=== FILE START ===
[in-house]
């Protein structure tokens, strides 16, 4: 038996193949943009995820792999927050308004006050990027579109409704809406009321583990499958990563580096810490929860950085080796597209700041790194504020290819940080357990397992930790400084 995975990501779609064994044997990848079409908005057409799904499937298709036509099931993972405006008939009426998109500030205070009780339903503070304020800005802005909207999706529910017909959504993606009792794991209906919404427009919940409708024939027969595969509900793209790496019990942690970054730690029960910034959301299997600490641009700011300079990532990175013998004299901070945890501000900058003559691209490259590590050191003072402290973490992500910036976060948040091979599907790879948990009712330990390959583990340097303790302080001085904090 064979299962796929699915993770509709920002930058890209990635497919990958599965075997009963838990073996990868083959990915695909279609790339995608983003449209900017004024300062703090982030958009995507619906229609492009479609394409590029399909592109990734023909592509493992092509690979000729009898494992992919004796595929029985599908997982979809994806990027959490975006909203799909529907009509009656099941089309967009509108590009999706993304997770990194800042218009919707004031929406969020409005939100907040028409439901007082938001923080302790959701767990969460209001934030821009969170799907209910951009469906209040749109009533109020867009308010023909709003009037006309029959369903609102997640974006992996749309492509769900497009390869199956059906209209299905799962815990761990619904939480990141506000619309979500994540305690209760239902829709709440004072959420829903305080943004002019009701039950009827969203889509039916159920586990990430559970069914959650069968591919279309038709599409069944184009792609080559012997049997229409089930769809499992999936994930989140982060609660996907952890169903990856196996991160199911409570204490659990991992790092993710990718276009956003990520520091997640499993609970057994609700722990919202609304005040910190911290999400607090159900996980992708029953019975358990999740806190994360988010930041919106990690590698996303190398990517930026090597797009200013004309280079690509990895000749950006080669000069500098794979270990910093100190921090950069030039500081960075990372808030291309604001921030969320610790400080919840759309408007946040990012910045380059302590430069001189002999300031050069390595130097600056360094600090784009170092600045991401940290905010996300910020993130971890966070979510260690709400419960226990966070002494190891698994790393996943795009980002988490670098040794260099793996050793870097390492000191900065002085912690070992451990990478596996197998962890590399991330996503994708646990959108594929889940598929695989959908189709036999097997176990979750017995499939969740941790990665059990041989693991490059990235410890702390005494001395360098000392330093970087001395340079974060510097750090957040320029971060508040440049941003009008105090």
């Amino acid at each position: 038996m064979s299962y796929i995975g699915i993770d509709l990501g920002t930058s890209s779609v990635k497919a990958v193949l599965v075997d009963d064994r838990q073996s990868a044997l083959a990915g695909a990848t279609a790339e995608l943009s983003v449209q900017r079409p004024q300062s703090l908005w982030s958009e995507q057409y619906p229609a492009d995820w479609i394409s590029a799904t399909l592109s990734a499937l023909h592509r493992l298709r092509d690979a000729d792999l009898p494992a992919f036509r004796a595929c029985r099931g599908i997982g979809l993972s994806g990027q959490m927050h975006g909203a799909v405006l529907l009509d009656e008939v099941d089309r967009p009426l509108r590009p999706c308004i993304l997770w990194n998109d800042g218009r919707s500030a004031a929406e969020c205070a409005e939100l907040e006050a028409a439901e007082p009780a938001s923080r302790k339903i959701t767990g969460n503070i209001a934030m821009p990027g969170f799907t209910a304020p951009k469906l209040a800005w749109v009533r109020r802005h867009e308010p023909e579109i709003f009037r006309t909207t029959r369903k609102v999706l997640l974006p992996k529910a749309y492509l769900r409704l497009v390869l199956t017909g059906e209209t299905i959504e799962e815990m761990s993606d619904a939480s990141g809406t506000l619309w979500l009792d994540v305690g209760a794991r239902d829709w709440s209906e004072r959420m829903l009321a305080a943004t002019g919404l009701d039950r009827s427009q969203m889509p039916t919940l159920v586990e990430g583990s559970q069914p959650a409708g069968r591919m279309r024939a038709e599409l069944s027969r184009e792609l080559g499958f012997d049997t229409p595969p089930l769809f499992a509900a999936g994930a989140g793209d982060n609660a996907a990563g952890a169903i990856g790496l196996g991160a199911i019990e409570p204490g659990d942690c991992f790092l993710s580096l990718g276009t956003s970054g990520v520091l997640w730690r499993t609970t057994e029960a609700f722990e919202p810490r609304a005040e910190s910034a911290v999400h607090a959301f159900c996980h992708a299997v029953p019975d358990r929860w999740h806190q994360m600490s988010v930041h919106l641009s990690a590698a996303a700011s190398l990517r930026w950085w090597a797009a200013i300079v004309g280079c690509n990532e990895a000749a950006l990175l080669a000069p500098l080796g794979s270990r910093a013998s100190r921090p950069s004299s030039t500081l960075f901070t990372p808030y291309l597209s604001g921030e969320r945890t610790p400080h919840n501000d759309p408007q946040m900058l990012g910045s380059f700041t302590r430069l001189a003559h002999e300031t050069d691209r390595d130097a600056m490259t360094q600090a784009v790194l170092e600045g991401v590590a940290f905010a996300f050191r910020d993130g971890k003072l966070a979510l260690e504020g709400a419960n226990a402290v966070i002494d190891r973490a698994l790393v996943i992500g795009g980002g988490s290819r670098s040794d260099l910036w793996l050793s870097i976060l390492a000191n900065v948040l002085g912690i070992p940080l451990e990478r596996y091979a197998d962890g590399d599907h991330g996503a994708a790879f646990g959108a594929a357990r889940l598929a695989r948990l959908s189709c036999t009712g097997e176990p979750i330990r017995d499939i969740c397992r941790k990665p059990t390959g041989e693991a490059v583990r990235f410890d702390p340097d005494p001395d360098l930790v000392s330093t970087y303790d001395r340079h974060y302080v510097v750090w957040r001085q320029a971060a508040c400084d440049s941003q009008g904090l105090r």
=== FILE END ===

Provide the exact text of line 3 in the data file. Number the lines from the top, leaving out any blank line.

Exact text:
């Amino acid at each position: 038996m064979s299962y796929i995975g699915i993770d509709l990501g920002t930058s890209s779609v990635k497919a990958v193949l599965v075997d009963d064994r838990q073996s990868a044997l083959a990915g695909a990848t279609a790339e995608l943009s983003v449209q900017r079409p004024q300062s703090l908005w982030s958009e995507q057409y619906p229609a492009d995820w479609i394409s590029a799904t399909l592109s990734a499937l023909h592509r493992l298709r092509d690979a000729d792999l009898p494992a992919f036509r004796a595929c029985r099931g599908i997982g979809l993972s994806g990027q959490m927050h975006g909203a799909v405006l529907l009509d009656e008939v099941d089309r967009p009426l509108r590009p999706c308004i993304l997770w990194n998109d800042g218009r919707s500030a004031a929406e969020c205070a409005e939100l907040e006050a028409a439901e007082p009780a938001s923080r302790k339903i959701t767990g969460n503070i209001a934030m821009p990027g969170f799907t209910a304020p951009k469906l209040a800005w749109v009533r109020r802005h867009e308010p023909e579109i709003f009037r006309t909207t029959r369903k609102v999706l997640l974006p992996k529910a749309y492509l769900r409704l497009v390869l199956t017909g059906e209209t299905i959504e799962e815990m761990s993606d619904a939480s990141g809406t506000l619309w979500l009792d994540v305690g209760a794991r239902d829709w709440s209906e004072r959420m829903l009321a305080a943004t002019g919404l009701d039950r009827s427009q969203m889509p039916t919940l159920v586990e990430g583990s559970q069914p959650a409708g069968r591919m279309r024939a038709e599409l069944s027969r184009e792609l080559g499958f012997d049997t229409p595969p089930l769809f499992a509900a999936g994930a989140g793209d982060n609660a996907a990563g952890a169903i990856g790496l196996g991160a199911i019990e409570p204490g659990d942690c991992f790092l993710s580096l990718g276009t956003s970054g990520v520091l997640w730690r499993t609970t057994e029960a609700f722990e919202p810490r609304a005040e910190s910034a911290v999400h607090a959301f159900c996980h992708a299997v029953p019975d358990r929860w999740h806190q994360m600490s988010v930041h919106l641009s990690a590698a996303a700011s190398l990517r930026w950085w090597a797009a200013i300079v004309g280079c690509n990532e990895a000749a950006l990175l080669a000069p500098l080796g794979s270990r910093a013998s100190r921090p950069s004299s030039t500081l960075f901070t990372p808030y291309l597209s604001g921030e969320r945890t610790p400080h919840n501000d759309p408007q946040m900058l990012g910045s380059f700041t302590r430069l001189a003559h002999e300031t050069d691209r390595d130097a600056m490259t360094q600090a784009v790194l170092e600045g991401v590590a940290f905010a996300f050191r910020d993130g971890k003072l966070a979510l260690e504020g709400a419960n226990a402290v966070i002494d190891r973490a698994l790393v996943i992500g795009g980002g988490s290819r670098s040794d260099l910036w793996l050793s870097i976060l390492a000191n900065v948040l002085g912690i070992p940080l451990e990478r596996y091979a197998d962890g590399d599907h991330g996503a994708a790879f646990g959108a594929a357990r889940l598929a695989r948990l959908s189709c036999t009712g097997e176990p979750i330990r017995d499939i969740c397992r941790k990665p059990t390959g041989e693991a490059v583990r990235f410890d702390p340097d005494p001395d360098l930790v000392s330093t970087y303790d001395r340079h974060y302080v510097v750090w957040r001085q320029a971060a508040c400084d440049s941003q009008g904090l105090r």